• When it’s time to bring plants indoors for the winter, don’t make the transition too abrupt. You’ll risk shocking the plants. Instead, prepare before cold weather hits, placing your plants in a shady spot for at least a few days (maybe even a week or two) before bringing them indoors. The same strategy should be employed in reverse when bringing potted plants back outdoors in the spring.
  • Once indoors, place your sun-loving plants in southern windows so they can receive direct sunlight. If you live in a region with short winter days, you may want to invest in some full-spectrum grow lights to compensate and help your plants thrive.

Hoop Houses, Greenhouses, Cold Frames & Hot Boxes

If you want to dive headfirst into creating favorable microclimates from scratch, consider building a hoop house or greenhouse.

  • A hoop house is the simpler option. It’s made of plastic installed over an arched framework and captures sunlight to warm its interior.
  • A greenhouse is similar but more sophisticated. It’s an actual building constructed with the walls and roof transparent to allow sunlight penetration.

Full-fledged greenhouses armed with heating, cooling, ventilation, grow lights and other features are expensive to build but offer amazing possibilities for growing plants outside their natural hardiness zones. Hoop houses can be built at a lower price point but are arguably more effective at extending the growing season in the spring and fall than providing full winter protection, especially if sunlight is your only source of heating. Care must be taken to ensure your hoop house is sturdy enough (and warm enough) to handle winter weather if overwintering plants is your goal.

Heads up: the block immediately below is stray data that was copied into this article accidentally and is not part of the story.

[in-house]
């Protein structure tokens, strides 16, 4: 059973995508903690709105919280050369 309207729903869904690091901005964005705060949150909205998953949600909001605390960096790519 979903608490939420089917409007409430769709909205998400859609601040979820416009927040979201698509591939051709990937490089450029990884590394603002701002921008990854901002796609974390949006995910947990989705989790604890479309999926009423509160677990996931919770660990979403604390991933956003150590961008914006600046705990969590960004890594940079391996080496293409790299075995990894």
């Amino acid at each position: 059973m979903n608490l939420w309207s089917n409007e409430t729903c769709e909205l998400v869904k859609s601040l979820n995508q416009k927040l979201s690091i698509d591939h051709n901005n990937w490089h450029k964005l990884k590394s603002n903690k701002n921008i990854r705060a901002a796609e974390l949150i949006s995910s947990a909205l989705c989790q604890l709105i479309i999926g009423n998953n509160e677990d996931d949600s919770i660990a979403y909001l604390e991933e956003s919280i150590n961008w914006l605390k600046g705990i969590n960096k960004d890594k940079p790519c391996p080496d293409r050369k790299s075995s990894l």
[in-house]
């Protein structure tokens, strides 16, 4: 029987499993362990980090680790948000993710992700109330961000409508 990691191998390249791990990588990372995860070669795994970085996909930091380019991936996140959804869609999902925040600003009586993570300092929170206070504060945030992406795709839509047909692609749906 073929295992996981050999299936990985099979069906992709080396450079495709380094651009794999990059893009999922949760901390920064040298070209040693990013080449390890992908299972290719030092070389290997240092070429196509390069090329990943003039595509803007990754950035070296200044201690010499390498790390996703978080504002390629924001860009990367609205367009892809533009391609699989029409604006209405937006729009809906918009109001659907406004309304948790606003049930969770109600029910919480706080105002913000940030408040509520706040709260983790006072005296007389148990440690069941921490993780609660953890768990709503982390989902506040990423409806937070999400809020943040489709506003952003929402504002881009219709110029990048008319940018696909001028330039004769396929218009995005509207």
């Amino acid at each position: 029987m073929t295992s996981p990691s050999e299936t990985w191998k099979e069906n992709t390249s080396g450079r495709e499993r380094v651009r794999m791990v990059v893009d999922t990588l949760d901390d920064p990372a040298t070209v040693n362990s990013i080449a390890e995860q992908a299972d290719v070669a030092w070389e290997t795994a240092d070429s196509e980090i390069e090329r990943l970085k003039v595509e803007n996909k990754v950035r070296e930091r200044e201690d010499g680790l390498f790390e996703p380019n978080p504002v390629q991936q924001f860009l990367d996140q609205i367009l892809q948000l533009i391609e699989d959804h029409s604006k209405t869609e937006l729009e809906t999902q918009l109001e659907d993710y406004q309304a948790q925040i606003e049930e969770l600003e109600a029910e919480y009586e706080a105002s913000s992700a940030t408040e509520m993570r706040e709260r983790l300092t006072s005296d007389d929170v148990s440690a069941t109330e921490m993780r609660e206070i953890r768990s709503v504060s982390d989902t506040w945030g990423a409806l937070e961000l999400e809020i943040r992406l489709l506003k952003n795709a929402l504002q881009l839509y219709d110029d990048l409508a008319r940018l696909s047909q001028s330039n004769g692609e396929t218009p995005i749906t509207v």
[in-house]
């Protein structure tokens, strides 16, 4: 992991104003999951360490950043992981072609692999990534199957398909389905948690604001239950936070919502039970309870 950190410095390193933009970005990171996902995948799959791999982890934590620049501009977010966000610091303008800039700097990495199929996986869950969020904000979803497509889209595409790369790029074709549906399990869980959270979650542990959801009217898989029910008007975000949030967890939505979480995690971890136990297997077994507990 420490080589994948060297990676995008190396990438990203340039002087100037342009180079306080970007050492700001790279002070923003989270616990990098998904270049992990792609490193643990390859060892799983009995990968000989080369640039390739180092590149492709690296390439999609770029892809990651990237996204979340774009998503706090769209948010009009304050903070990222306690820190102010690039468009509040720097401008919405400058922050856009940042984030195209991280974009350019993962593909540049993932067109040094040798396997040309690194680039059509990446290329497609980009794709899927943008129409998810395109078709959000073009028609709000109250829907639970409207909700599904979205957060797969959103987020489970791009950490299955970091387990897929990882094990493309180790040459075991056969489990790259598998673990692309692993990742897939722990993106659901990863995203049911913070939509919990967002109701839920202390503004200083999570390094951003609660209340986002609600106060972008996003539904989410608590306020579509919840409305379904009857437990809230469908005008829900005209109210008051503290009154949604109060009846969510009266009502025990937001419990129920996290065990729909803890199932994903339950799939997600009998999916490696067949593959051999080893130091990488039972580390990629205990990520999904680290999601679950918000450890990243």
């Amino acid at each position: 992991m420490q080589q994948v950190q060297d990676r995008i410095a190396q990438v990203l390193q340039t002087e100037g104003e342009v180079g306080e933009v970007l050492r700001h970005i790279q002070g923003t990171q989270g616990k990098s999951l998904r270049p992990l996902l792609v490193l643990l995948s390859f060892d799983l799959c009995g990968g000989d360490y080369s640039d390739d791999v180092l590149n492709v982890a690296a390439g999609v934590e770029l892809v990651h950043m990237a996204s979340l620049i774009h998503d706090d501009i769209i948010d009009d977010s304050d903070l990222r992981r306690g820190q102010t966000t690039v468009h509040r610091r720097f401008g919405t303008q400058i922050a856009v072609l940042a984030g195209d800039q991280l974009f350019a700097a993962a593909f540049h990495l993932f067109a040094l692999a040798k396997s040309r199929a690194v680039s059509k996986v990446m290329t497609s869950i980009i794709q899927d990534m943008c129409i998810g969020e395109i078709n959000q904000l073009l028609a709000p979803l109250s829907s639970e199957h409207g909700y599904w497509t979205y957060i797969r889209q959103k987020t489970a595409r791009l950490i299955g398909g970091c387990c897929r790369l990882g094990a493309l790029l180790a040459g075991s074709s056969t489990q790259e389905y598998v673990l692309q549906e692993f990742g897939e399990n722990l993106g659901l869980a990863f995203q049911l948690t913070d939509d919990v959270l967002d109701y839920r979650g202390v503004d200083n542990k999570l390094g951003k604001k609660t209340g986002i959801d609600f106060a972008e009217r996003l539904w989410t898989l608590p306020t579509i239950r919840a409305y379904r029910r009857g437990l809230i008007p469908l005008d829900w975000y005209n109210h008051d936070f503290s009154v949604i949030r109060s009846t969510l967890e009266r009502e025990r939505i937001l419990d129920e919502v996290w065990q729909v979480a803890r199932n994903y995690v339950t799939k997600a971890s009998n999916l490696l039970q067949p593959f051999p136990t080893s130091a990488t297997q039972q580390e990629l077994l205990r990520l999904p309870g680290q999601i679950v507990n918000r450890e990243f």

Daniel Johnson

Gardeners growing small plants can also consider cold frames and hot boxes, which are boxy enclosures with transparent tops and—in some cases—transparent sides, making them resemble miniature greenhouses. A cold frame operates by the same principle as a hoop house, capturing sunlight to create a warmer microclimate for plants growing inside. A hot box features another heat source aside from the sun. The heat source can be electric, or you can prepare a layer of fermenting horse manure underneath the gardening soil.

Cold frames and hot boxes are commonly used to extend the growing season in spring and autumn, but they’re also effective for hardening off plants transitioning from warm conditions (such as those found in a greenhouse) to life outdoors. In some climates, and with certain plants, cold frames and hot boxes can even provide suitable protection throughout the winter.

Risks & Rewards

Even when you put everything in your favor, growing plants outside of their preferred hardiness zones can be a risky business. Hardiness zones are based on the average annual extreme minimum temperature. A colder-than-average year may come along and damage or kill cold- sensitive plants despite your best efforts.

If you live in zone 4, I can’t recommend landscaping your entire property with plants rated to grow in zone 5 and warmer.

But if your property offers a favorable microclimate and you want to try growing a few warmer-weather plants, by all means give it a go. A little thought and effort when it comes to planting location and winter preparation can expand your horizons and guide you on a fun new adventure. Good luck! 

This article originally appeared in the March/April 2023 issue of Hobby Farms magazine.